Former Ghibli producer Yoshiaki Nishimura has apologised for his comments previously published by The Guardian, which linked gender and filmmaking in what he’s admitted was a sexist manner. He also expressed regret for their possible association with Studio Ghibli in the tweets he posted on Sunday (June 12th) from the Twitter account for Studio Ponoc, where he now works as a producer.
I apologize for comments made in an article published on June 6 in the British newspaper The Guardian. The article was based on an interview conducted in Britain on September 28, 2015. I actually made those statements at the time. First, I left Ghibli at the end of 2014, and I am no longer a Ghibli employee. I deeply apologize for causing the mistaken impression that my opinions represent Ghibli’s and displeasing all who love Ghibli. Next, I definitely had the sexist belief that men had a strong tendency to be idealistic and that women were better at living reality. I am reflecting and learning. Gender has nothing to do with making movies. My deepest apologies.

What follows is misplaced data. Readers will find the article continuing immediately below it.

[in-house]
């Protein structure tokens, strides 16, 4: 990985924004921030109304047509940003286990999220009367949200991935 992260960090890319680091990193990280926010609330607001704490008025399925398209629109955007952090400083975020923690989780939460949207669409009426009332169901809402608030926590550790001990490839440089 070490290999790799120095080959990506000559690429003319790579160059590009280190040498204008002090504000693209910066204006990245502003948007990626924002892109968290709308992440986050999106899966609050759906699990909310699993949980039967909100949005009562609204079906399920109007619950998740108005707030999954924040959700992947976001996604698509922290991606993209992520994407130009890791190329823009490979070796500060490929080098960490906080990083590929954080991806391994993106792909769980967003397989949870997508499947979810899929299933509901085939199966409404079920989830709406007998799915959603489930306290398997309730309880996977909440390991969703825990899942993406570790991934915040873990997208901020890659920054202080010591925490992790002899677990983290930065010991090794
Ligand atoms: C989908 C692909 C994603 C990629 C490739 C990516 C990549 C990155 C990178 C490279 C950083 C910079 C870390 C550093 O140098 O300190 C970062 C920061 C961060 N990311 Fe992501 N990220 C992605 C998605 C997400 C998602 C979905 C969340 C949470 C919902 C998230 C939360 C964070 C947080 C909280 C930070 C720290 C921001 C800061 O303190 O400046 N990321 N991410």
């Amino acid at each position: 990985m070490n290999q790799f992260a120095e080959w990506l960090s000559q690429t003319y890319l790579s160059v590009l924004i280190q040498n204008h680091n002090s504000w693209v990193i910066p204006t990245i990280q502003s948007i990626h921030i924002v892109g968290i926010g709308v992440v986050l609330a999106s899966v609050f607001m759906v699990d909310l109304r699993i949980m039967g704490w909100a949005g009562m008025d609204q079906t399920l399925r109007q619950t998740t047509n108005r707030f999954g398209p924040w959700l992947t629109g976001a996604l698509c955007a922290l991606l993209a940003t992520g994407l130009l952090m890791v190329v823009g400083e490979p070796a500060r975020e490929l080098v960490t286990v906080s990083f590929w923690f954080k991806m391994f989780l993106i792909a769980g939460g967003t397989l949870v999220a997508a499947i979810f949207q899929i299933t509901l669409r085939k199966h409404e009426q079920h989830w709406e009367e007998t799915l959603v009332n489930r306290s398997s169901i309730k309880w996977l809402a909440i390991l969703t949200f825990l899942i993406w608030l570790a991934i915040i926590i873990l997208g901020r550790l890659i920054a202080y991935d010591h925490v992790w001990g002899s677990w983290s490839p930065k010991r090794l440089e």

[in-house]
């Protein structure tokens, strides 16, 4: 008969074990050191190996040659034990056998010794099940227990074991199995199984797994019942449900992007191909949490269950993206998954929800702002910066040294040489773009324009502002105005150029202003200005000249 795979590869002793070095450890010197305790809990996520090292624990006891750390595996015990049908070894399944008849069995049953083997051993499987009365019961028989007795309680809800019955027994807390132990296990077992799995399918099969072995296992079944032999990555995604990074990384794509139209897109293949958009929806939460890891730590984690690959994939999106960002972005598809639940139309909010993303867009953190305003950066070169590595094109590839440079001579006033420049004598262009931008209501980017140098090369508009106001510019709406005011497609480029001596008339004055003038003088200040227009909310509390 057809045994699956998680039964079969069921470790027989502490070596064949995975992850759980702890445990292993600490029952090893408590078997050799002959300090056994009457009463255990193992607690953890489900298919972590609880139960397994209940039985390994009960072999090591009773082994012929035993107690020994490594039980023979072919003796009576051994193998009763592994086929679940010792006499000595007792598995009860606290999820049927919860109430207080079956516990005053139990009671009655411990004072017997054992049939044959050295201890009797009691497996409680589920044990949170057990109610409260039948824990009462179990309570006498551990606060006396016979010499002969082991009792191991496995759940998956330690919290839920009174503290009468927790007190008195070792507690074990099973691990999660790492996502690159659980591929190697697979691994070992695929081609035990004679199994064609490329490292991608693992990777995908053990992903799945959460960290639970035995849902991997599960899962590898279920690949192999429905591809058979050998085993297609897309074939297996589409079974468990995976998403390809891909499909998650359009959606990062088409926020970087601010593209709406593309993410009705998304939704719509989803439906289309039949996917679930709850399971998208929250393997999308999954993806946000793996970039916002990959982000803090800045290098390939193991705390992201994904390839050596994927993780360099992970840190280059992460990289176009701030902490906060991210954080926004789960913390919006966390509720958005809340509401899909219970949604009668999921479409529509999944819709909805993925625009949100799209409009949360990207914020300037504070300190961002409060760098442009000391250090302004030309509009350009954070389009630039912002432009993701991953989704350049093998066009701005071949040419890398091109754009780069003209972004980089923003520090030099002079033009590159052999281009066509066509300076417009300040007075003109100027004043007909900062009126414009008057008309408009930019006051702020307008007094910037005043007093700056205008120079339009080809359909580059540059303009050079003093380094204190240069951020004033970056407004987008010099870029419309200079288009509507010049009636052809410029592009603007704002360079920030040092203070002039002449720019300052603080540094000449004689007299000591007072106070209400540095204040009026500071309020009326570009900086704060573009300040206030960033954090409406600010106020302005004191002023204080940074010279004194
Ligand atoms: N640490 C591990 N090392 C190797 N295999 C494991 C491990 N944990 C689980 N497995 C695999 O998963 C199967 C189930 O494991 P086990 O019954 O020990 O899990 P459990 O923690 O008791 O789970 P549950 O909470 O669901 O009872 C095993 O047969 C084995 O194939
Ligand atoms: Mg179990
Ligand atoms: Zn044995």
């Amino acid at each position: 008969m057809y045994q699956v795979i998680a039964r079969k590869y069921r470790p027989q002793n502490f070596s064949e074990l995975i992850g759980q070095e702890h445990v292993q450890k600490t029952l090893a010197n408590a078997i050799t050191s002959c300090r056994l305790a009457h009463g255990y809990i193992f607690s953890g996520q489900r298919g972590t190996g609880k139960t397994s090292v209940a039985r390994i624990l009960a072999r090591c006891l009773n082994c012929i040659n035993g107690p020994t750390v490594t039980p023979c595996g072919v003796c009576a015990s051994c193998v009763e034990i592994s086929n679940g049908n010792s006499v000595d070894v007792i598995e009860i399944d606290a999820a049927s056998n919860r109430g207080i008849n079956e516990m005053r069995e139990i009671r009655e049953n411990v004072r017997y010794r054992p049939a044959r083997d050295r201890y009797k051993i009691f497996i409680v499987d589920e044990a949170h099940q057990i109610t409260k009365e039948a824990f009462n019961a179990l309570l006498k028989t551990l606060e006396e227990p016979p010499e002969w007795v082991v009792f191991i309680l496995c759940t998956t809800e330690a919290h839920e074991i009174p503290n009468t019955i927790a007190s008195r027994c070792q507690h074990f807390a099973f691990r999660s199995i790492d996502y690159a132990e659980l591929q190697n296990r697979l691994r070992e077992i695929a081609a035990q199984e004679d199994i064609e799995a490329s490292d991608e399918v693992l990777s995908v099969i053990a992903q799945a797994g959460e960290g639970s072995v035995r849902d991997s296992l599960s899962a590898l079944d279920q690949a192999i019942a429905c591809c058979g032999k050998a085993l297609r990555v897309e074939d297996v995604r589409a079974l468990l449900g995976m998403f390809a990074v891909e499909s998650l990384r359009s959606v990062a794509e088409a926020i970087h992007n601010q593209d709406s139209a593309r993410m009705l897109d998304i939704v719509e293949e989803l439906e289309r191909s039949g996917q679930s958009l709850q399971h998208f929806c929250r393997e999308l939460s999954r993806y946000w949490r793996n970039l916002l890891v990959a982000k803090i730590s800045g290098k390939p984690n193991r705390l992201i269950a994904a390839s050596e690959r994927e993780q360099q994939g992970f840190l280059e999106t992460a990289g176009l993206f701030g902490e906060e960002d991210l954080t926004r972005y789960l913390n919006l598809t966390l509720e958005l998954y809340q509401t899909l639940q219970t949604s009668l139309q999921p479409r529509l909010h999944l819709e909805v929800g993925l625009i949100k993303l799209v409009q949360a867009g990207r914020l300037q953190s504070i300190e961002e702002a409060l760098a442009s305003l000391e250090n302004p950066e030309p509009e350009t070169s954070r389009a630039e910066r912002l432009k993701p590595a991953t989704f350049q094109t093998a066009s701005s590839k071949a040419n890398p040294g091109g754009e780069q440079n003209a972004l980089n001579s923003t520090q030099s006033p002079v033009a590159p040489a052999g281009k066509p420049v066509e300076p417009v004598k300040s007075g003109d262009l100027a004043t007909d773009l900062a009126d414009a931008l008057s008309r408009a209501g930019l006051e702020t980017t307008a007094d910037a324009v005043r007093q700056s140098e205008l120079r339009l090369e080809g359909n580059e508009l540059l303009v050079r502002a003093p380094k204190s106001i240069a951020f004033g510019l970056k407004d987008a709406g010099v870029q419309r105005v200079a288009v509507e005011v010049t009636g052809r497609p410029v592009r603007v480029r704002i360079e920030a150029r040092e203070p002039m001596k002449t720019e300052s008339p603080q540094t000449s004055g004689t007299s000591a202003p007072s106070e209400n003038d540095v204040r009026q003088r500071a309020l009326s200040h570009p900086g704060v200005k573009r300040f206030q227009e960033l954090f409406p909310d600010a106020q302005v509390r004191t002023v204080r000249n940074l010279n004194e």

When originally asked, during a discussion of When Marnie Was There, if a female director would ever helm a Ghibli movie, Nishimura responded, “It depends on what kind of a film it would be. Unlike live action, with animation we have to simplify the real world. Women tend to be more realistic and manage day-to-day lives very well. Men on the other hand tend to be more idealistic – and fantasy films need that idealistic approach. I don’t think it’s a coincidence men are picked.” Negative responses soon followed across the web, with staff at The Independent, The Verge and Forbes publishing arguments against Nishimura’s statement.